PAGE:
Among the agree/disagree statements:
- “For the most part, I am happy with myself.”
- “I think it is best to trust people you have just met.”
- “Raising your voice may be one way to get someone to accept your point of view.”
Pal’s understands that character counts for as much as credentials, that who you are is as important as what you know.
Hiring is the first step you can take to ensure the right people walk through your door. If someone leaves because of their boss, that’s a failure in the company’s hiring process — an employee didn’t get enough exposure to their boss during the process, or alternatively, if there’s a history of employees leaving and their boss was the bad hire in the first place.
If your employee retention rate is really taking a blow, perhaps it’s time to revisit the meat and bones of your organization -- the culture.
Step 2. Employee Engagement through Culture - Make Work a Place People Want to Be
In order to apply the best employee retention strategies out there and to foster a culture of engagement, Deloitte University nicely packages 5 elements that drive engagement in what they call, “The Simply Irresistible Organization”.
If you’re at a point where you can refresh your company culture or if you haven’t already cemented one, take a look at our How to Build a Culture Guidelines.
While not diminishing the role and influence of the boss, there are other “culture factors” that can eventually break the camels back and cause your people to jump ship. Here we outline some of the most pressing “culture problems” in 2017 and ways to solve them.
- The Status Quo, Doing Things as they’ve always been done
- Counterproductive Office Politics
- Vague Feedback, Minimal Learning, and Poor Training
- Work-Life Fit for Women
- Keeping Job-Hopping Millennials
The Cultural Problem: The Status Quo, Doing Things as they’ve always been done
You’re at work and there will always be things that don’t jive well with you but you go along because it’s easier or because it’s just not that important to you. But over time these annoyances can wear you down. Francesca Gino, writing for Harvard Business Review in her piece “Let your workers rebel” suggests that conformity in the workplace can lead people to feel inauthentic, which in no way helps the employee retention strategies of the company. It only reduces employees' engagement with their jobs and can eventually cause them to leave.
Here’s what happens when employees feel inauthentic.
What is conformity?
Conformity can take the form of modeling the behavior of others in similar roles, expressing appropriate emotions, parotting common phrases, solving problems in the same way, not challenging the status quo, routinely agreeing with the opinions of managers, acquiescing to a team’s poor decisions, and so on. And although such conformity can provide some degree of group acceptance, conforming often conflicts with our true preferences and beliefs and therefore makes us feel inauthentic.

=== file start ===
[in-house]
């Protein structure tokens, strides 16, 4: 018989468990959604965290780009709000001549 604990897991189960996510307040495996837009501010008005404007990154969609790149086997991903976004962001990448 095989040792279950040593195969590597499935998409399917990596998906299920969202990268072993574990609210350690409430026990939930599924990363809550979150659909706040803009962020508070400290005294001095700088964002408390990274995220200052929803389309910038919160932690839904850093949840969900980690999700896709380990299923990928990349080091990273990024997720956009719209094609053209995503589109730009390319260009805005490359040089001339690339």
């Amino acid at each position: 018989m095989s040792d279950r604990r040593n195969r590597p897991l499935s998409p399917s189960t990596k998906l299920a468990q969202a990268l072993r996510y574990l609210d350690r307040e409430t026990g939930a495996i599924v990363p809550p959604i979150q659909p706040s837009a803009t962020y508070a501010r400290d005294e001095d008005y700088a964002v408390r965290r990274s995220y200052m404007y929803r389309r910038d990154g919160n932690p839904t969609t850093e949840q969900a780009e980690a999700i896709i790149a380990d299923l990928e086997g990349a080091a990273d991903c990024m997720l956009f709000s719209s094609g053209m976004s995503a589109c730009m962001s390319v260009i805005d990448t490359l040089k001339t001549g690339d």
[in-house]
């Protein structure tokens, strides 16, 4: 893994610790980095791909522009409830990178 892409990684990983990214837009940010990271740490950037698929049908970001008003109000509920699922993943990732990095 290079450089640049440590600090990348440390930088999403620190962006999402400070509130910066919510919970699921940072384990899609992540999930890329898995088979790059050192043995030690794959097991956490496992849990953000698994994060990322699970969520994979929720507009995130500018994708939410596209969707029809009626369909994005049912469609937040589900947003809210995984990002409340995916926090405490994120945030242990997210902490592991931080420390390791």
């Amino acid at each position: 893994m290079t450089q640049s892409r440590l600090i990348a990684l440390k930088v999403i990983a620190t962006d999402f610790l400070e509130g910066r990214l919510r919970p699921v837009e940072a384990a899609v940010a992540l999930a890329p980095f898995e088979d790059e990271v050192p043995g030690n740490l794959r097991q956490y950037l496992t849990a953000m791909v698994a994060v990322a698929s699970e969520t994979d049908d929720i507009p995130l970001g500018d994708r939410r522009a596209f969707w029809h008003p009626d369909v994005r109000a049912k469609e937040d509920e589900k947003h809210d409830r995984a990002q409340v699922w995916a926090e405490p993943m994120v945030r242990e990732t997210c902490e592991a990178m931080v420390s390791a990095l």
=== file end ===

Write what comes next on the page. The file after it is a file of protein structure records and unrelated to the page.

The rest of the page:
“Employees who said they could express their authentic selves at work were more committed to their organizations" - Harvard Business Review.
To combat conformity and release what Gino calls “constructive nonconformity”, which promotes innovation, improves performance, and can enhance a person’s standing more than conformity can, management must give employees opportunities to be themselves.
How so. We’ve outlined 10 of her most relevant suggestions here.
- Let employees define their missions.
- Give employees opportunities to identify their strengths.
- Then tailor jobs to employees’ strengths.
- Ask “Why?” and “What if?”
- Excel at the basics
- Maximize variety
- Create opportunities for employees to view problems from multiple angles.
- Look for disconfirming evidence.
- Create dissent on purpose
- Hire people with diverse perspectives
In sum, conformity can prompt employees to leave when they feel inauthentic and unengaged at worked. Organizations need to strike a balance between sticking to the formal and informal rules that provide necessary structure and the freedom that helps employees do their best work. In Danish, this is called “frihed under ansvar”, freedom within the bounds of responsibility.
The Culture Problem: Office Politics
Office politics are often the elephant in the room, the silent hand that influences how decisions are made and who makes them. At best, they are hurtful for individuals and their performance and at worst, they are cancerous for the entire organization.
How to combat office politics that are a normal part of unwieldy human nature? Jay Parikh, head of Engineering at Facebook, explains that FB keeps people from getting tangled in the weeds of “office politics” by:
- Taking the incentive out of “climbing the latter” - When one individual champions their own interests at the expense of the team, everyone suffers. At FB, moving into management is not a promotion. They’ve created parallel tracks instead for “individual contributors” all the way up to the most senior roles. This means you don’t have to manage to move up.
- Making “escalation” legal - People know they won’t be blamed or punished for speaking up or asking hard questions
- Skip-level meetings, where employees meet with their boss’s boss.